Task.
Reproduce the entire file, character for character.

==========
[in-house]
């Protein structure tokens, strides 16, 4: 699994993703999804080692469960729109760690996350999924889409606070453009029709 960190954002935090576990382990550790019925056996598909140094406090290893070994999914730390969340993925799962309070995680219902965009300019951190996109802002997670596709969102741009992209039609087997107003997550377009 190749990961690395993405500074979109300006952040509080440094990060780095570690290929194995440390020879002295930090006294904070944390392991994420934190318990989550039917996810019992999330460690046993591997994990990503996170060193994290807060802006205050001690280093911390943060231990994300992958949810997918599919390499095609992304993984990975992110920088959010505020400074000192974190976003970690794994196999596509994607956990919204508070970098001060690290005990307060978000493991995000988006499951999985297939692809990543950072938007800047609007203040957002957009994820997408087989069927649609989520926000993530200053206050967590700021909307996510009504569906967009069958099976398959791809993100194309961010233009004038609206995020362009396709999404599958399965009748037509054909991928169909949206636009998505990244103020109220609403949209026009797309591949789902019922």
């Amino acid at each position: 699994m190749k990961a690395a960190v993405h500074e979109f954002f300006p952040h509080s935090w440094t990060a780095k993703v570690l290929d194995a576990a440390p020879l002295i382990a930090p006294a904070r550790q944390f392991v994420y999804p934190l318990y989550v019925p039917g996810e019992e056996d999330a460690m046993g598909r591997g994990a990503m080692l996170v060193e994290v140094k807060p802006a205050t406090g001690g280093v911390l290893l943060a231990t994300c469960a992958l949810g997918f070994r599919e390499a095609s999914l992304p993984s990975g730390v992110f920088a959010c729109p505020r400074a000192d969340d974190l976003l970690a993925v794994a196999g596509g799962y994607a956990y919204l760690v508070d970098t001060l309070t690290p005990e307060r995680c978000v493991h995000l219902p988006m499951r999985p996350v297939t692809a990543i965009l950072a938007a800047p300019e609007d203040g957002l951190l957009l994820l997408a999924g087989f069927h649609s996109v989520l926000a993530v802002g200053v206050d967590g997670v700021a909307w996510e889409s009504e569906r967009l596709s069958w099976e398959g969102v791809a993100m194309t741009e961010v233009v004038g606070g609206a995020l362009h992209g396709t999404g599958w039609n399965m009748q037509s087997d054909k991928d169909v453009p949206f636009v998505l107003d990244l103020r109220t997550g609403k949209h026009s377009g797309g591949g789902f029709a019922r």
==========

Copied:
[in-house]
């Protein structure tokens, strides 16, 4: 699994993703999804080692469960729109760690996350999924889409606070453009029709 960190954002935090576990382990550790019925056996598909140094406090290893070994999914730390969340993925799962309070995680219902965009300019951190996109802002997670596709969102741009992209039609087997107003997550377009 190749990961690395993405500074979109300006952040509080440094990060780095570690290929194995440390020879002295930090006294904070944390392991994420934190318990989550039917996810019992999330460690046993591997994990990503996170060193994290807060802006205050001690280093911390943060231990994300992958949810997918599919390499095609992304993984990975992110920088959010505020400074000192974190976003970690794994196999596509994607956990919204508070970098001060690290005990307060978000493991995000988006499951999985297939692809990543950072938007800047609007203040957002957009994820997408087989069927649609989520926000993530200053206050967590700021909307996510009504569906967009069958099976398959791809993100194309961010233009004038609206995020362009396709999404599958399965009748037509054909991928169909949206636009998505990244103020109220609403949209026009797309591949789902019922």
């Amino acid at each position: 699994m190749k990961a690395a960190v993405h500074e979109f954002f300006p952040h509080s935090w440094t990060a780095k993703v570690l290929d194995a576990a440390p020879l002295i382990a930090p006294a904070r550790q944390f392991v994420y999804p934190l318990y989550v019925p039917g996810e019992e056996d999330a460690m046993g598909r591997g994990a990503m080692l996170v060193e994290v140094k807060p802006a205050t406090g001690g280093v911390l290893l943060a231990t994300c469960a992958l949810g997918f070994r599919e390499a095609s999914l992304p993984s990975g730390v992110f920088a959010c729109p505020r400074a000192d969340d974190l976003l970690a993925v794994a196999g596509g799962y994607a956990y919204l760690v508070d970098t001060l309070t690290p005990e307060r995680c978000v493991h995000l219902p988006m499951r999985p996350v297939t692809a990543i965009l950072a938007a800047p300019e609007d203040g957002l951190l957009l994820l997408a999924g087989f069927h649609s996109v989520l926000a993530v802002g200053v206050d967590g997670v700021a909307w996510e889409s009504e569906r967009l596709s069958w099976e398959g969102v791809a993100m194309t741009e961010v233009v004038g606070g609206a995020l362009h992209g396709t999404g599958w039609n399965m009748q037509s087997d054909k991928d169909v453009p949206f636009v998505l107003d990244l103020r109220t997550g609403k949209h026009s377009g797309g591949g789902f029709a019922r």